CORLEY: Oh, it's - it's really a modern song. What about some more classic songs?

SACHS: Well, I love those golden oldies, and there are tons of Jewish singers out there that are great to listen to and you can enjoy. I'm thinking of Barry Manilow, Barbra Streisand, Neil Diamond. You know, he's great.

CORLEY: Oh, yeah, yeah.

SACHS: But for this category, Cheryl, I want to go with maybe a not so obvious choice - Sammy Davis Jr.

(Soundbite of song "The Candy Man")

Mr. SAMMY DAVIS JR.: (Singing) Who can take a sunrise (Who can take a sunrise) Sprinkle it with dew (Sprinkle it with dew) Cover it with chocolate and a miracle or two? The Candy Man (The Candy Man) Ooh, the Candy Man can (The Candy Man can) The Candy Man can...

CORLEY: And of course, the very foot-tapping hit by Sammy Davis Jr., "The Candy Man." Let's switch gears just a little bit, Rob. Anything with a Latin flavor at all?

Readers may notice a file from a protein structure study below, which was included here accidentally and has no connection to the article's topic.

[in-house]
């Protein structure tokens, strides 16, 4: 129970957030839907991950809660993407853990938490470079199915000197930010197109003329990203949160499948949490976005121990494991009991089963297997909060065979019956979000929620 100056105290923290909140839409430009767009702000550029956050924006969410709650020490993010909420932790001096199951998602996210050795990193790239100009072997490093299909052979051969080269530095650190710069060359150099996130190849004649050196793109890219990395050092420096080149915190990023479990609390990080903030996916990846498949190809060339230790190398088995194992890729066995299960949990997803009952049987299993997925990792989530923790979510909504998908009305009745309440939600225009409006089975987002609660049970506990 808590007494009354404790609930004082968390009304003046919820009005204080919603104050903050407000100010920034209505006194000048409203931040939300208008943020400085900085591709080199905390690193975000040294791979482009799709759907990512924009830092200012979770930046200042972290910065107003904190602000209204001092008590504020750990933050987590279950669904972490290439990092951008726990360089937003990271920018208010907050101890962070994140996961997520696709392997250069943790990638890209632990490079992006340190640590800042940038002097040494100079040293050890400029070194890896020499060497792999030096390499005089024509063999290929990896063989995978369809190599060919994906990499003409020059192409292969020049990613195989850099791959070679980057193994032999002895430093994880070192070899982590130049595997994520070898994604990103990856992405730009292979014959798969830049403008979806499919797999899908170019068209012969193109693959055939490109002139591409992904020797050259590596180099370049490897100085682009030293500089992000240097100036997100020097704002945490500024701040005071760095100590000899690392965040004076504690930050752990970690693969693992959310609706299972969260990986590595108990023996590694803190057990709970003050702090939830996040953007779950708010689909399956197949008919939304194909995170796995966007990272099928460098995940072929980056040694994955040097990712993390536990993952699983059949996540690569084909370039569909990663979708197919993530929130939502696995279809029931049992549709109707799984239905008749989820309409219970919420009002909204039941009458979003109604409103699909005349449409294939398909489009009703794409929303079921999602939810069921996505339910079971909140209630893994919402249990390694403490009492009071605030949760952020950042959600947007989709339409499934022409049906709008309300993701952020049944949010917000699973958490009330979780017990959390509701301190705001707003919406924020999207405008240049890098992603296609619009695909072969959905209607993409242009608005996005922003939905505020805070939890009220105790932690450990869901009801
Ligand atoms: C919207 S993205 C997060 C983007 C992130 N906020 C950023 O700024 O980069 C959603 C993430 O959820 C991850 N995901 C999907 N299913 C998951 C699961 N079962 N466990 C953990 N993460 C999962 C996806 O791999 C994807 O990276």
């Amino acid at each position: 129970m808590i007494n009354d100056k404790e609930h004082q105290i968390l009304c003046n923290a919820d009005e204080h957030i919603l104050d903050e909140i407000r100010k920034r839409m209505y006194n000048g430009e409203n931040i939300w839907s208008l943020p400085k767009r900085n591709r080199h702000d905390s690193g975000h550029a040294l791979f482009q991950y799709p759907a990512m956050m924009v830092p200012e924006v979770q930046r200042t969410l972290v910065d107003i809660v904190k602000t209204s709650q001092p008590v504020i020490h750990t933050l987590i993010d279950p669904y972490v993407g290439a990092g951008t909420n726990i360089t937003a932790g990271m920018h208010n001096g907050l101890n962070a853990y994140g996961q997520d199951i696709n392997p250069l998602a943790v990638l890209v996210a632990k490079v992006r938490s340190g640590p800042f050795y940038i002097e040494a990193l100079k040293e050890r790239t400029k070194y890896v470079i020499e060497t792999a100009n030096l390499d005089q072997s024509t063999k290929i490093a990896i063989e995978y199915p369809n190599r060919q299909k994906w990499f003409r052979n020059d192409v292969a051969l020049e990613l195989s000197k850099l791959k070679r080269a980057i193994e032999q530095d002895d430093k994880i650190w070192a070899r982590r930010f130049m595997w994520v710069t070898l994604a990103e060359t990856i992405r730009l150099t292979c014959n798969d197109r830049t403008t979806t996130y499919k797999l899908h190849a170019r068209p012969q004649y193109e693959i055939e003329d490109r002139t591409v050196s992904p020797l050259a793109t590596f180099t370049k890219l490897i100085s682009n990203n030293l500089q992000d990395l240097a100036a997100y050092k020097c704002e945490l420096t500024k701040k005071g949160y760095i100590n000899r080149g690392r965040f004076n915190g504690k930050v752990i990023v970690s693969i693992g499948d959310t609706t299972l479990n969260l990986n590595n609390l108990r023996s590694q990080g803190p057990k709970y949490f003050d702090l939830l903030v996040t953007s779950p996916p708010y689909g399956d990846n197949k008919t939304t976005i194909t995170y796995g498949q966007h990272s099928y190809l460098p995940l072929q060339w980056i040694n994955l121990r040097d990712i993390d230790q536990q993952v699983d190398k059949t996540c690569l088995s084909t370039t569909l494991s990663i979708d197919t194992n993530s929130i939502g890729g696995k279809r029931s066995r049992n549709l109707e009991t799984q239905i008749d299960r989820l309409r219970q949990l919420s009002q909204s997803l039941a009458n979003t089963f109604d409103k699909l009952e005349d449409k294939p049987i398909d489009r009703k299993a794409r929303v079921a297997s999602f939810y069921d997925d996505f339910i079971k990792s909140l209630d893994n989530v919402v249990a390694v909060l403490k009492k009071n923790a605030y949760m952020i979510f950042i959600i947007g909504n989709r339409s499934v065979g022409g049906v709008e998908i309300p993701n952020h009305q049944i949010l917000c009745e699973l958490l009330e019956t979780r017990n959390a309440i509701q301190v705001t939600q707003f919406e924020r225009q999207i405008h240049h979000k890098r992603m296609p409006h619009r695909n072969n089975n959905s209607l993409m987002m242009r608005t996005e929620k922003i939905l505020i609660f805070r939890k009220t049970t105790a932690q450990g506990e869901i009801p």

SACHS: Right. Now, just because you're thinking, OK, Jewish music, it really can go anywhere, you know?


SACHS: We heard the classic songs, rock songs, rap songs like the Beastie Boys. But there are Latin songs, and most famously, Herb Alpert and the Tijuana Brass. This is a group that had no Latino players in it, but it really opened up Latin music to a wider audience. Now, here's a great example of Herb Alpert with his hit "Spanish Flea," which you may remember.

(Soundbite of song "Spanish Flea")

SACHS: Great trumpet playing there, huh?

CORLEY: Great trumpet playing. People with grey hair remember that from "The Dating Game" and all of that, too. So...

SACHS: Yeah, yeah.

(Soundbite of laughter)

SACHS: So, it brings it back. It's kind of got that '60s feel to it, too, huh?